Windows It is a wireless access point identifier ru nning on
Windows.
Wep0ff [25]


Linux /
Windows
It is a tool to crack WEP-key without access to AP by
mount fake access point attack against WEP-based
wireless clients.
WEPCrack [26]

Linux It is a tool that cracks 802.11 WEP encryption keys by
exploiting the weaknesses of RC4 key scheduling.
International Journal of Network Security & Its Applications (IJNSA), Vol.3, No.6, November 2011
101



WEPWedgie [27]


Linux It is a toolkit for determining 802.11 WEP ke ystreams
and injecting traffic with known keystreams. The toolkit
also includes logic for firewall rule mapping, ping
scanning, and port scanning via the injection channel
and a cellular modem.
Wifitap [28]

Linux It allows users to connect to wifi networks using traffic
injection.
4. VIRTUAL PRIVATE NETWORK (VPN)
VPN technology provides the means to securely transmit data between two network devices
over an insecure data transport medium.VPN technology has been used successfully in wired
networks especially when using Internet as the medium. This success of VPN in wired networks
and the inherent security limitations of wireless networks have prompted developers and
administrators to deploy it in case of wireless networks. A VPN works by creating a tunnel, on
top of a protocol such as IP. VPN technology provides three levels of security:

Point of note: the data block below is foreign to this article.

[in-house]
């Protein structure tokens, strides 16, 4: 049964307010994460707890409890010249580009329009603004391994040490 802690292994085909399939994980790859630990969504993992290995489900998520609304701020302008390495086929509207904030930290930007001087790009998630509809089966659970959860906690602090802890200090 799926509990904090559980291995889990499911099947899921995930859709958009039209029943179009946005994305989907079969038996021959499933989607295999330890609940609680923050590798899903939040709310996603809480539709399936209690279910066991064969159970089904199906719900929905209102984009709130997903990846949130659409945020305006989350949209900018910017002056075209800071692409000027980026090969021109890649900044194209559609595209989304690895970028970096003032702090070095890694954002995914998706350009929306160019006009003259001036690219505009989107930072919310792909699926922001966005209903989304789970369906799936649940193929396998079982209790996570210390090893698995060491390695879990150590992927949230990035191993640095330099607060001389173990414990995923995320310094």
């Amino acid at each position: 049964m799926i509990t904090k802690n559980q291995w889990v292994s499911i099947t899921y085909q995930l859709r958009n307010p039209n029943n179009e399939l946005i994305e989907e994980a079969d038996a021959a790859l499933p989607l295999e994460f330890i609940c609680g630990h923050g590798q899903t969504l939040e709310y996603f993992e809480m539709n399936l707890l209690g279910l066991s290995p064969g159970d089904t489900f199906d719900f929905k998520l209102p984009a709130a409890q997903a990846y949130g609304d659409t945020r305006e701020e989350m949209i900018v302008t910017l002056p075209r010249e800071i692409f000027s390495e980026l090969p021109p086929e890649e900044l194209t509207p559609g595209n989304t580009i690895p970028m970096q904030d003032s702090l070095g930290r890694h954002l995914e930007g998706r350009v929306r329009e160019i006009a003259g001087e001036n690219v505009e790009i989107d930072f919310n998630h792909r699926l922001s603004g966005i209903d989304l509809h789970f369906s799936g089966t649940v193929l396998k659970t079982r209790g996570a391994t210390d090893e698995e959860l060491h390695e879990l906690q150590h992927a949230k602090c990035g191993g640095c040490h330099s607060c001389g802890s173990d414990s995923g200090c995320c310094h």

• Confidentiality: To provide the security against the loss of confi dentiality, VPN
provides a secure tunnel on top of inherently un-secure medium like the Internet. The
data is encrypted before passing through the tunnel which provides another level of data
confidentiality. If an attacker manages to get into the tunnel and intercepts the data, that
attacker will only get encrypted data.
• Integrity: VPN uses integrity check mechanism such as hashin g, message
authentication code or digital signature to protect against the modification of data. It
guarantees that all traffic is from authenticated devices thus implying data integrity.
• Origin Authentication: VPN provides mechanism for origin authentication by using
cryptographic mechanism such as message authentication code or digital signature.
• Replay Protection: VPN also provides security against replay attack by using sliding
window mechanism.
4.1. Need for VPN in Wireless Networks
The WLAN did not focus on security as a primary requirement. Generally the main focuses
were on connectivity, throughput and other architectural and functional issues. As compared to
wired networking the wireless networking is inherently more prone to attacks and less secure.
Physical boundary for a wireless network cannot be confined. Although WEP is an existing
security mechanism for WLAN, researchers have found many vulnerabilities in it. The WEP is
also subjected to numerous attacks. These security issues of WLAN, lead the researchers,
vendors and analysts to look for a solution to prev ent these attacks.
The tunnelling of data using VPN technology is a widely agreed robust protection against many
threats and attacks.
5. OPENVPN
The OpenVPN is free and open source user space VPN solution which tunnels the traffic
through transport layer using TCP or UDP protocol for encapsulation and transfer of data. It
uses virtual network interface (VNI) for capturing incoming traffic before encryption and
sending outgoing traffic after decryption. Security in OpenVPN is handled by the OpenSSL [12]
cryptographic library which provides strong security over Secure Socket Layer (SSL) using